5. Jim Jefferies

Whip-smart Australian stand-up comic Jim Jefferies keeps gaining admirers by fearlessly pushing his act’s subject matter. Jefferies’ in-your-face cable TV specials have included “I Swear to God,” “Alcoholocaust” and “Fully Functional,” and his most recent comedy special, “Bare,” left little if anything to the imagination of Netflix viewers. Nothing appears to be off the table for Jefferies, whether it be sex, drugs, gun control or being a father – careful, man, that last one can be a landmine! Friday, 8 p.m.; Midland Theatre, 1228 Main St., Kansas City, Mo.; tickets: $37.50.

6. The Wailers and Rusted Root

Once upon a time in Jamaica, the great Bob Marley was a founding member of the Wailers. The group’s buoyant and message-driven approach to roots rock reggae made an impact on pop music tastes around the globe. Marley’s untimely death in 1981 didn’t stop the Wailers from advocating his humanitarian message of “One Love.” Today, the band continues to touch the hearts and minds of audiences with original Wailer and bassist Aston “Family Man” Barrett at the helm. Opening for the Wailers on their current tour is Rusted Root, whose dance-friendly world music sound came out of Pittsburgh in the 1990s – and you know they love Bob, too. Friday, 7 p.m.; Uptown Theater, 3700 Broadway, Kansas City, Mo.; tickets: $30-$70.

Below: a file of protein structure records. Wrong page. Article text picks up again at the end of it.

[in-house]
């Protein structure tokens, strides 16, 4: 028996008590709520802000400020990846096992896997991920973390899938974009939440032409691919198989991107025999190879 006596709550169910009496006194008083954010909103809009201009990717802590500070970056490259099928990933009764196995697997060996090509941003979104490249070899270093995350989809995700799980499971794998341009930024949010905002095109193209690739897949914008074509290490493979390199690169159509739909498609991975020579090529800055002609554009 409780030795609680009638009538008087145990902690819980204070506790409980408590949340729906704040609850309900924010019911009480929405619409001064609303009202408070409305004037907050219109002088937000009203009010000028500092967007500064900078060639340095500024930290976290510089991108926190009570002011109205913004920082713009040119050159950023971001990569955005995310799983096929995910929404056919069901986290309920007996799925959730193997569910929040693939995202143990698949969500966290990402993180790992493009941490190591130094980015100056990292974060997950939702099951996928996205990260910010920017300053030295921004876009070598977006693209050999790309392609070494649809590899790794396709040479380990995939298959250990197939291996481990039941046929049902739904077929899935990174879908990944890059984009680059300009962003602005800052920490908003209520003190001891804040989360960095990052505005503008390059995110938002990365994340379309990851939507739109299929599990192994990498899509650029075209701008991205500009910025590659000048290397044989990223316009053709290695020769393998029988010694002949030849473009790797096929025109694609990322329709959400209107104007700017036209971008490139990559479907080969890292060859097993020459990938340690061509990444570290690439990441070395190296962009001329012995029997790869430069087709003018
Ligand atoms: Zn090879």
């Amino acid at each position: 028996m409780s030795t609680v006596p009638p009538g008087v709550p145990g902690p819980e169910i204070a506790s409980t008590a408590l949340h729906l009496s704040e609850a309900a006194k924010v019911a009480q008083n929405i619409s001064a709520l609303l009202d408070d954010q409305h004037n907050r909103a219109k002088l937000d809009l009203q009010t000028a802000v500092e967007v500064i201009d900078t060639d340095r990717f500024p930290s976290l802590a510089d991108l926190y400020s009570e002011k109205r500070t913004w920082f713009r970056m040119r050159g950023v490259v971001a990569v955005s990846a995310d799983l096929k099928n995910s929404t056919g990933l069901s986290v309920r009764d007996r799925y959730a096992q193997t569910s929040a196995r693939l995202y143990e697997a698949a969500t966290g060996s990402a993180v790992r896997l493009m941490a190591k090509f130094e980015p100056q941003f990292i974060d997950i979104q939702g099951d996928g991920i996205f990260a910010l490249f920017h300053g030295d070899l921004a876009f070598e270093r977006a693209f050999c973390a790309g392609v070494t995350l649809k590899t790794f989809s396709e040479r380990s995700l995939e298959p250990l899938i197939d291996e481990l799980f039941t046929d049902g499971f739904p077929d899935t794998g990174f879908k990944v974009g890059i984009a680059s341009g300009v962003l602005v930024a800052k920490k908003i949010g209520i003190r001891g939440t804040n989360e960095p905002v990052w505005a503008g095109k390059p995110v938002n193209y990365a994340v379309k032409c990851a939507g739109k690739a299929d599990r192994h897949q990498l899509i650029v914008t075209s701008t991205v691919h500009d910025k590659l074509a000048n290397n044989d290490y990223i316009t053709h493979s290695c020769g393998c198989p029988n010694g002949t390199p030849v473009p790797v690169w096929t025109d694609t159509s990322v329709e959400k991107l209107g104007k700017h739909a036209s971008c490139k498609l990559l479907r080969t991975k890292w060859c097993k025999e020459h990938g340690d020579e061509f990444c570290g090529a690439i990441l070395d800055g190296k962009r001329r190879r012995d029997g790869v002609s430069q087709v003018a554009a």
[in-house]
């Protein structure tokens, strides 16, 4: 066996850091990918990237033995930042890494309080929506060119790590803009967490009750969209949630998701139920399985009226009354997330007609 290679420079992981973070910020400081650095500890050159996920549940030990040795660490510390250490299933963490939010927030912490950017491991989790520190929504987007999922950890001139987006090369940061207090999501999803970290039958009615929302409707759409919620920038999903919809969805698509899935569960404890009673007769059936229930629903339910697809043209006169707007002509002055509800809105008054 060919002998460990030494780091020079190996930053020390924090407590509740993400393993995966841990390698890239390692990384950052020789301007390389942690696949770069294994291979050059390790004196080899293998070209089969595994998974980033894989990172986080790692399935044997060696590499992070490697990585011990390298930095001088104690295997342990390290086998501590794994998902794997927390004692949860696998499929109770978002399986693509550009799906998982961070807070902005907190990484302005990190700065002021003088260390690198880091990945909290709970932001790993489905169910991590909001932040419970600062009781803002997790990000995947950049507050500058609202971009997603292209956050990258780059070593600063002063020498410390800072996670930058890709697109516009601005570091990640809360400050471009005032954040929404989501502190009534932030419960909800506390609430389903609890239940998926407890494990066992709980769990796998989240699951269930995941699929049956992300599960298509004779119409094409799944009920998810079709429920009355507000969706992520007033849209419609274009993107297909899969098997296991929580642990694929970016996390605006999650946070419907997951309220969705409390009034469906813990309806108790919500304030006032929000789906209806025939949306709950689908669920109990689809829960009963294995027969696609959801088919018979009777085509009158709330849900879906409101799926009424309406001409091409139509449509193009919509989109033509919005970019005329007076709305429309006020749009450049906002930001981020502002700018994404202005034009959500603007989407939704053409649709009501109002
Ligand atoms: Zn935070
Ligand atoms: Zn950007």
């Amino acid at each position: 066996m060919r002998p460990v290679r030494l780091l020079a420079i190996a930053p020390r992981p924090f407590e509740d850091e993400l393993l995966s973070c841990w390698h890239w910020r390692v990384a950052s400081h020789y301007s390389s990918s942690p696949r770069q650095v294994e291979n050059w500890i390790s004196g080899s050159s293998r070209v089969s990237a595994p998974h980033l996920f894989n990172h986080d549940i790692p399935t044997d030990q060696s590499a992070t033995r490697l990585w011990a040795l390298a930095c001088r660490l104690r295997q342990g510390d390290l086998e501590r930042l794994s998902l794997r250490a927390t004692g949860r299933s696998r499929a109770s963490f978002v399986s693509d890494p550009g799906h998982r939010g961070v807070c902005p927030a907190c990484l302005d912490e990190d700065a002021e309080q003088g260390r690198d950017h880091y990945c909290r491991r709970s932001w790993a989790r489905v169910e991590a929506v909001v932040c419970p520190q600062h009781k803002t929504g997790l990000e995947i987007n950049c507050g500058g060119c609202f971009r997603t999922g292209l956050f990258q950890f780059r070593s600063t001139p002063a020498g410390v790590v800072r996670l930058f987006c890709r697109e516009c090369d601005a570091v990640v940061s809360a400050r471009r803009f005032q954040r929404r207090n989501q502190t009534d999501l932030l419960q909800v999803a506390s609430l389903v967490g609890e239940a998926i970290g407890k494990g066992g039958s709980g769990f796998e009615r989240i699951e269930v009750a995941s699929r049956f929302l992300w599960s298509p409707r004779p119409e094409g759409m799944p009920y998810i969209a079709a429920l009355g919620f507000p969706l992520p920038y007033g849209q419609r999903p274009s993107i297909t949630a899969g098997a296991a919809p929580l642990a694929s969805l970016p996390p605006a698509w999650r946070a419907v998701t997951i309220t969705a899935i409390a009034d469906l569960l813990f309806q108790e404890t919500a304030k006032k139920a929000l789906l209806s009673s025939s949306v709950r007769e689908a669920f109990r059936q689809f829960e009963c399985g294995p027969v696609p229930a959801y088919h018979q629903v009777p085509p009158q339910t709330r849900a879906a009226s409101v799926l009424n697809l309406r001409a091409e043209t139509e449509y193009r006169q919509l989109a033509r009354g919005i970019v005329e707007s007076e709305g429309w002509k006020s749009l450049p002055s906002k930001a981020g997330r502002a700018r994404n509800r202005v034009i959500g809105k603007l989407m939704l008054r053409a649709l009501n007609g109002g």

7. Lolla-pi-looza: Pi Day Extravaganza

Everyone likes pie. But what about pi, the transcendental number commonly expressed as 3.14, yet which can be calculated to more than 1 trillion digits without repeating itself or revealing a pattern? Well, pi has its fans, too. It even has its own day – Pi Day – which by no coincidence falls on 3-14. Figure-loving local families will want to be part of the super numerical festivities of Lolla-pi-looza, featuring the Alferd Packer Memorial String Band performing songs about math and science. Who says smarties don’t know how to party? Saturday, 2:30-3:30 p.m.; Lawrence Public Library, 707 Vermont St., Lawrence, Kan.; admission: free.

Brian McTavish follows popular culture in the belief that the search for significance can lead anywhere. Brian explains, "I've written articles and reviews ... reviewed hundreds of concerts, films and plays. And the thing is, these high arts all sprang from the pop culture of their day. Don't forget: Shakespeare was once Spielberg."